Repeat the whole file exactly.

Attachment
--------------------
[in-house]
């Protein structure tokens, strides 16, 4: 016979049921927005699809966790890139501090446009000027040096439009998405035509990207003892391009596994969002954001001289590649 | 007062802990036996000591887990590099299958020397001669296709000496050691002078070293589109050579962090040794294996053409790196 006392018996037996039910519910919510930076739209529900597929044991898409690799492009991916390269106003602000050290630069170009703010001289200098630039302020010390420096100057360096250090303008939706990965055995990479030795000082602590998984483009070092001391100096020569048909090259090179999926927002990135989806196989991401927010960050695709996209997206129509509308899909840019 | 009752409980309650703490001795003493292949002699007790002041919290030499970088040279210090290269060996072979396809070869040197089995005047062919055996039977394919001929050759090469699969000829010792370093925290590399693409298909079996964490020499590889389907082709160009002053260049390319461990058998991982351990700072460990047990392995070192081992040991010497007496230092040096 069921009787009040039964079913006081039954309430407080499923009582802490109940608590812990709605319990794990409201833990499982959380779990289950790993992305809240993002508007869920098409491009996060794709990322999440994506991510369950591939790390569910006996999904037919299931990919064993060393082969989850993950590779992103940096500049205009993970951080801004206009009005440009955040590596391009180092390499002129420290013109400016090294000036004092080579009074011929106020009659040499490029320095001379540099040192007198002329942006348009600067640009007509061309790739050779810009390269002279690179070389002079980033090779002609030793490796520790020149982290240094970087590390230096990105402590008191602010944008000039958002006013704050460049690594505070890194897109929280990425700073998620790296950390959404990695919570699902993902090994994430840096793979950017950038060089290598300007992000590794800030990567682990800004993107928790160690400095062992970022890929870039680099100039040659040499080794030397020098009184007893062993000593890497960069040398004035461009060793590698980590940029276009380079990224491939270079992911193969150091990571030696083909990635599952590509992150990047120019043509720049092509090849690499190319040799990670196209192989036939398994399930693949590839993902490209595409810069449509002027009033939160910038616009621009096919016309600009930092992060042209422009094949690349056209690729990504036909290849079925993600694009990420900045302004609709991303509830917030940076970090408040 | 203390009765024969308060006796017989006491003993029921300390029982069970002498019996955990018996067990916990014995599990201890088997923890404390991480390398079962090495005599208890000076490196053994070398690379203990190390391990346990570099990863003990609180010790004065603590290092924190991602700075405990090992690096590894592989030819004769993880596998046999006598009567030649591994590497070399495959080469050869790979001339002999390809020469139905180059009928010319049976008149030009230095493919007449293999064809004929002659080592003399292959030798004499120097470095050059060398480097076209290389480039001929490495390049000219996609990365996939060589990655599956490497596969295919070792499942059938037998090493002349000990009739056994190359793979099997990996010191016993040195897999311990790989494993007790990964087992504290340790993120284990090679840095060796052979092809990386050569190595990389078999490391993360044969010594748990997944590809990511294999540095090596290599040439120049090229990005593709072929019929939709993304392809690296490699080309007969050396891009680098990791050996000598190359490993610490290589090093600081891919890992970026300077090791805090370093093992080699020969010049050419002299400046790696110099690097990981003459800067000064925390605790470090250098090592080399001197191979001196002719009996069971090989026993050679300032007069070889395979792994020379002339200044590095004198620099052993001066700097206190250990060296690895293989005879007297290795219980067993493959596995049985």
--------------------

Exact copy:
[in-house]
């Protein structure tokens, strides 16, 4: 016979049921927005699809966790890139501090446009000027040096439009998405035509990207003892391009596994969002954001001289590649 | 007062802990036996000591887990590099299958020397001669296709000496050691002078070293589109050579962090040794294996053409790196 006392018996037996039910519910919510930076739209529900597929044991898409690799492009991916390269106003602000050290630069170009703010001289200098630039302020010390420096100057360096250090303008939706990965055995990479030795000082602590998984483009070092001391100096020569048909090259090179999926927002990135989806196989991401927010960050695709996209997206129509509308899909840019 | 009752409980309650703490001795003493292949002699007790002041919290030499970088040279210090290269060996072979396809070869040197089995005047062919055996039977394919001929050759090469699969000829010792370093925290590399693409298909079996964490020499590889389907082709160009002053260049390319461990058998991982351990700072460990047990392995070192081992040991010497007496230092040096 069921009787009040039964079913006081039954309430407080499923009582802490109940608590812990709605319990794990409201833990499982959380779990289950790993992305809240993002508007869920098409491009996060794709990322999440994506991510369950591939790390569910006996999904037919299931990919064993060393082969989850993950590779992103940096500049205009993970951080801004206009009005440009955040590596391009180092390499002129420290013109400016090294000036004092080579009074011929106020009659040499490029320095001379540099040192007198002329942006348009600067640009007509061309790739050779810009390269002279690179070389002079980033090779002609030793490796520790020149982290240094970087590390230096990105402590008191602010944008000039958002006013704050460049690594505070890194897109929280990425700073998620790296950390959404990695919570699902993902090994994430840096793979950017950038060089290598300007992000590794800030990567682990800004993107928790160690400095062992970022890929870039680099100039040659040499080794030397020098009184007893062993000593890497960069040398004035461009060793590698980590940029276009380079990224491939270079992911193969150091990571030696083909990635599952590509992150990047120019043509720049092509090849690499190319040799990670196209192989036939398994399930693949590839993902490209595409810069449509002027009033939160910038616009621009096919016309600009930092992060042209422009094949690349056209690729990504036909290849079925993600694009990420900045302004609709991303509830917030940076970090408040 | 203390009765024969308060006796017989006491003993029921300390029982069970002498019996955990018996067990916990014995599990201890088997923890404390991480390398079962090495005599208890000076490196053994070398690379203990190390391990346990570099990863003990609180010790004065603590290092924190991602700075405990090992690096590894592989030819004769993880596998046999006598009567030649591994590497070399495959080469050869790979001339002999390809020469139905180059009928010319049976008149030009230095493919007449293999064809004929002659080592003399292959030798004499120097470095050059060398480097076209290389480039001929490495390049000219996609990365996939060589990655599956490497596969295919070792499942059938037998090493002349000990009739056994190359793979099997990996010191016993040195897999311990790989494993007790990964087992504290340790993120284990090679840095060796052979092809990386050569190595990389078999490391993360044969010594748990997944590809990511294999540095090596290599040439120049090229990005593709072929019929939709993304392809690296490699080309007969050396891009680098990791050996000598190359490993610490290589090093600081891919890992970026300077090791805090370093093992080699020969010049050419002299400046790696110099690097990981003459800067000064925390605790470090250098090592080399001197191979001196002719009996069971090989026993050679300032007069070889395979792994020379002339200044590095004198620099052993001066700097206190250990060296690895293989005879007297290795219980067993493959596995049985």